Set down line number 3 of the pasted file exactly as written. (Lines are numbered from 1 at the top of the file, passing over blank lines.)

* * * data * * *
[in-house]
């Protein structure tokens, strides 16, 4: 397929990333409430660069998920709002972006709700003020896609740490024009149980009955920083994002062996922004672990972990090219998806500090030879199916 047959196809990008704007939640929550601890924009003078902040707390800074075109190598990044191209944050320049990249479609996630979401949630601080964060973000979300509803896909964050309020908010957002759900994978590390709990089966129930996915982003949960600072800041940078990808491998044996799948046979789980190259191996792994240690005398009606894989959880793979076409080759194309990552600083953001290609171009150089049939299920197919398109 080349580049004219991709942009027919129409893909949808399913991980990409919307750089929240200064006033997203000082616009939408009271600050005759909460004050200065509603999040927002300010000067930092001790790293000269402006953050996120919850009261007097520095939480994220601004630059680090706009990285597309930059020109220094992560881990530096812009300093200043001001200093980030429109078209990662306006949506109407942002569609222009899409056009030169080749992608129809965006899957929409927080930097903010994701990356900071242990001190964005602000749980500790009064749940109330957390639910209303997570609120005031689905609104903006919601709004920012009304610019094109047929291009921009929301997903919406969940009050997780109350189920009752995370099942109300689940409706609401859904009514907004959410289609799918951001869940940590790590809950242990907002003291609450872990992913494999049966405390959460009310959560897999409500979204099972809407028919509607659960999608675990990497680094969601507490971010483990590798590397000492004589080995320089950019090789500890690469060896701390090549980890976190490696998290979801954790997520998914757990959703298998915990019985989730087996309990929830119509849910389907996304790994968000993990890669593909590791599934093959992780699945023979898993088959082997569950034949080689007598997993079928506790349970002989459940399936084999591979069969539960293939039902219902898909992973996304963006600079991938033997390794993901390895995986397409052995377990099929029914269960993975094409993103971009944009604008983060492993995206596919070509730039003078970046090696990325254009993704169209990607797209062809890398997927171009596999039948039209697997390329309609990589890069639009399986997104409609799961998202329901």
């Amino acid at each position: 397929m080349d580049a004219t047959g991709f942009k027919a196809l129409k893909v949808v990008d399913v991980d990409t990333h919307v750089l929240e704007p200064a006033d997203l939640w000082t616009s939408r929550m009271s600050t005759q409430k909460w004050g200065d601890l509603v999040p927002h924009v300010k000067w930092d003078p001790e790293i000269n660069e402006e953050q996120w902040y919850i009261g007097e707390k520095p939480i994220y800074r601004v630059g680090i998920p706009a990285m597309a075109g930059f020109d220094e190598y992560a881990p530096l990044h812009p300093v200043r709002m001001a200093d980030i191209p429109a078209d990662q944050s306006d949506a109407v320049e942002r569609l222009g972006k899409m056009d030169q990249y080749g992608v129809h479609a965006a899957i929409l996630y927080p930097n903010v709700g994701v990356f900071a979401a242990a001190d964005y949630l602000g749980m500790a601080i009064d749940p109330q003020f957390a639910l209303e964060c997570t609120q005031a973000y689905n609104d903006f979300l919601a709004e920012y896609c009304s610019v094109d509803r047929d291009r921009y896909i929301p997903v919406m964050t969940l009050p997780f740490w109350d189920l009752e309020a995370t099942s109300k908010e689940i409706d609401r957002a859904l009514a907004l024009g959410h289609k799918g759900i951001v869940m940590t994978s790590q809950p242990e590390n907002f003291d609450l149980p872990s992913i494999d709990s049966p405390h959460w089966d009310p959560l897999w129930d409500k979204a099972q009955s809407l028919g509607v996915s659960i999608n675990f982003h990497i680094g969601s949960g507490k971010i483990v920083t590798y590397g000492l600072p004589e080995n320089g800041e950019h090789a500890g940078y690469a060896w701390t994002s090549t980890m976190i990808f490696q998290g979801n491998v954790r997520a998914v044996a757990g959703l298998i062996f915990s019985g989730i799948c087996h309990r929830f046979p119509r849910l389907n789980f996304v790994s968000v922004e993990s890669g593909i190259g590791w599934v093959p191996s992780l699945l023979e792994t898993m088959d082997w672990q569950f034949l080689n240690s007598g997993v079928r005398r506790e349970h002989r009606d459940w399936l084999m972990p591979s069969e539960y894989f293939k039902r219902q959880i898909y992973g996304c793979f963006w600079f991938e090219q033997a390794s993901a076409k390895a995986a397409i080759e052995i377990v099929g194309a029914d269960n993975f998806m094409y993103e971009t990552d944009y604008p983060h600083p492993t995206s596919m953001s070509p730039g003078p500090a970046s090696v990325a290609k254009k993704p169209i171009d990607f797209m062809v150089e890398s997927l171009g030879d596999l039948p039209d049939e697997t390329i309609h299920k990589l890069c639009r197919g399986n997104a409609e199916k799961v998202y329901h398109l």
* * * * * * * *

């Amino acid at each position: 397929m080349d580049a004219t047959g991709f942009k027919a196809l129409k893909v949808v990008d399913v991980d990409t990333h919307v750089l929240e704007p200064a006033d997203l939640w000082t616009s939408r929550m009271s600050t005759q409430k909460w004050g200065d601890l509603v999040p927002h924009v300010k000067w930092d003078p001790e790293i000269n660069e402006e953050q996120w902040y919850i009261g007097e707390k520095p939480i994220y800074r601004v630059g680090i998920p706009a990285m597309a075109g930059f020109d220094e190598y992560a881990p530096l990044h812009p300093v200043r709002m001001a200093d980030i191209p429109a078209d990662q944050s306006d949506a109407v320049e942002r569609l222009g972006k899409m056009d030169q990249y080749g992608v129809h479609a965006a899957i929409l996630y927080p930097n903010v709700g994701v990356f900071a979401a242990a001190d964005y949630l602000g749980m500790a601080i009064d749940p109330q003020f957390a639910l209303e964060c997570t609120q005031a973000y689905n609104d903006f979300l919601a709004e920012y896609c009304s610019v094109d509803r047929d291009r921009y896909i929301p997903v919406m964050t969940l009050p997780f740490w109350d189920l009752e309020a995370t099942s109300k908010e689940i409706d609401r957002a859904l009514a907004l024009g959410h289609k799918g759900i951001v869940m940590t994978s790590q809950p242990e590390n907002f003291d609450l149980p872990s992913i494999d709990s049966p405390h959460w089966d009310p959560l897999w129930d409500k979204a099972q009955s809407l028919g509607v996915s659960i999608n675990f982003h990497i680094g969601s949960g507490k971010i483990v920083t590798y590397g000492l600072p004589e080995n320089g800041e950019h090789a500890g940078y690469a060896w701390t994002s090549t980890m976190i990808f490696q998290g979801n491998v954790r997520a998914v044996a757990g959703l298998i062996f915990s019985g989730i799948c087996h309990r929830f046979p119509r849910l389907n789980f996304v790994s968000v922004e993990s890669g593909i190259g590791w599934v093959p191996s992780l699945l023979e792994t898993m088959d082997w672990q569950f034949l080689n240690s007598g997993v079928r005398r506790e349970h002989r009606d459940w399936l084999m972990p591979s069969e539960y894989f293939k039902r219902q959880i898909y992973g996304c793979f963006w600079f991938e090219q033997a390794s993901a076409k390895a995986a397409i080759e052995i377990v099929g194309a029914d269960n993975f998806m094409y993103e971009t990552d944009y604008p983060h600083p492993t995206s596919m953001s070509p730039g003078p500090a970046s090696v990325a290609k254009k993704p169209i171009d990607f797209m062809v150089e890398s997927l171009g030879d596999l039948p039209d049939e697997t390329i309609h299920k990589l890069c639009r197919g399986n997104a409609e199916k799961v998202y329901h398109l």